Those who have a will or trust are already ahead of the curve as far as the average American’s management of their estate concerns. Those who have drafted powers of attorney probably have better protection for themselves and their loved ones in the event of an emergency than the vast majority of adults.
People who make the effort to address the possibility of incapacitation and the need for someone to handle their medical or financial matters will have less to worry about or lose if they ever experience an emergency that leaves them unconscious or unable to communicate with others. Powers of attorney help people arrange for financial and medical support when they will be at their most vulnerable.
Occasionally, it may be necessary to revisit powers of attorney and update them, with the three updates below being among the most common.
1. Changing the agent named in the paperwork
One of the most common updates people will make to their powers of attorney involves choosing someone new to serve as their agent. Perhaps they have had a falling out with the friend or family member they previously elected to manage their finances or health matters in an emergency. Maybe the selected individual died, moved away or had a medical issue arise that will leave them incapable of fulfilling the responsibilities assigned to them. Occasionally, testators will need to replace the agent or attorney in fact that they chose to act on their behalf.
2. Adjusting when the documents take effect
Perhaps someone is about to undergo cancer treatments, and they recognize that short-term incapacitation may occur if they have a negative reaction to chemotherapy. Someone who previously had standard, boilerplate documents may want to add more specific and limited terms that reduce when an individual can act on their behalf. Those who have health concerns or who have reached an advanced age may want to more carefully outline when someone will have the necessary authority to act on their behalf.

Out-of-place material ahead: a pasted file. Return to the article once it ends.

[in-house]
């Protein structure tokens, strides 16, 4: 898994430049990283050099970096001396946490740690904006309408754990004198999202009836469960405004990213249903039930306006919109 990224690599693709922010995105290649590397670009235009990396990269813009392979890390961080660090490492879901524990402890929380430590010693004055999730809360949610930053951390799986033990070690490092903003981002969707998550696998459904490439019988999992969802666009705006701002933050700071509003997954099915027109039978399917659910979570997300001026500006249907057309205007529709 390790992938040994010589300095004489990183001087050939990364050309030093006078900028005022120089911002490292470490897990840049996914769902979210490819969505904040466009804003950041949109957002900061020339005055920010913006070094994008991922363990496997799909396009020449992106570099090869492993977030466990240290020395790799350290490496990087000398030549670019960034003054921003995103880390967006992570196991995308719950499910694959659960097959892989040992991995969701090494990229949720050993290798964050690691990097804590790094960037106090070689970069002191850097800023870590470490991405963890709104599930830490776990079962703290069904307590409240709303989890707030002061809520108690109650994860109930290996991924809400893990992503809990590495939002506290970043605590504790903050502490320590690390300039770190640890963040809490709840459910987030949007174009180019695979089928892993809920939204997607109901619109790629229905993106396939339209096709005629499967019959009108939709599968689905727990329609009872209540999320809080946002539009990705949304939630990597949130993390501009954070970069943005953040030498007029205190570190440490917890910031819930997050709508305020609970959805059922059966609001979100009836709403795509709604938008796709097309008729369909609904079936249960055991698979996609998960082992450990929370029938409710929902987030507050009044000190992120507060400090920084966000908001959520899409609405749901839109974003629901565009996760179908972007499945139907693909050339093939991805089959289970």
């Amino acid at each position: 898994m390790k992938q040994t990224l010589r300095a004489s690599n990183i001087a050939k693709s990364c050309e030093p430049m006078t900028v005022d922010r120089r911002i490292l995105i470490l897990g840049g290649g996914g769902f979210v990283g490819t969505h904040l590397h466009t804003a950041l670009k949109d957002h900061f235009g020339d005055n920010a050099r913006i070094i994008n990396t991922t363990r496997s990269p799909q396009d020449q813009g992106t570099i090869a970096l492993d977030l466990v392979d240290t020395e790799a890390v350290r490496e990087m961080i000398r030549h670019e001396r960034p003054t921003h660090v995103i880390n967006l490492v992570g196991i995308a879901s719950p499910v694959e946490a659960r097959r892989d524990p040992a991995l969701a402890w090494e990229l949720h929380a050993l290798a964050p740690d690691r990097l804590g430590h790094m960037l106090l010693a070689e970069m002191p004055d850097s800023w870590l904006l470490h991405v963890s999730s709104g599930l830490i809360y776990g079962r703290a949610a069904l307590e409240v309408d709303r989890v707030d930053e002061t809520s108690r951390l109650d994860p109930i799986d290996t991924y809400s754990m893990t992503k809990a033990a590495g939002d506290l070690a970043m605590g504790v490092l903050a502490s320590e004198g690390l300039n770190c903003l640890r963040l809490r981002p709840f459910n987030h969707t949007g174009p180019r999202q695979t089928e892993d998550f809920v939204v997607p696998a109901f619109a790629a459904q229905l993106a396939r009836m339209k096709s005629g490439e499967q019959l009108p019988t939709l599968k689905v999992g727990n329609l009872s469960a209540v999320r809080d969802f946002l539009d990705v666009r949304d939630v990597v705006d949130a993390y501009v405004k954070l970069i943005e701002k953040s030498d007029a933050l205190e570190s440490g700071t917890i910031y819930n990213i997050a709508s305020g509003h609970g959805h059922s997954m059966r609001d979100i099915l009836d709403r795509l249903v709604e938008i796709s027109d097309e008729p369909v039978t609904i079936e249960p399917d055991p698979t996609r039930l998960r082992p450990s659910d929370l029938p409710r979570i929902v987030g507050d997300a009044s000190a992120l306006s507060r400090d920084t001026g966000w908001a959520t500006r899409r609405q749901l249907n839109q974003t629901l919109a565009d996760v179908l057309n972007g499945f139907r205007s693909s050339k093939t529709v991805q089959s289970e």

3. Changing their medical or financial instructions
Maybe the testator has acquired new property or liquidated certain assets that would previously have required management. Perhaps their changing health or family circumstances have led to an adjustment of their prior medical wishes. There are many circumstances in which an individual’s financial and medical preferences or support requirements will change. It may be necessary to update powers of attorney to reflect those changes, especially if someone has specific needs that could go unmet without including them in their powers of attorney.
Seeking legal guidance to update powers of attorney and also regularly reviewing estate planning documents can afford people enhanced protections in an emergency and better peace of mind on a day-to-day basis.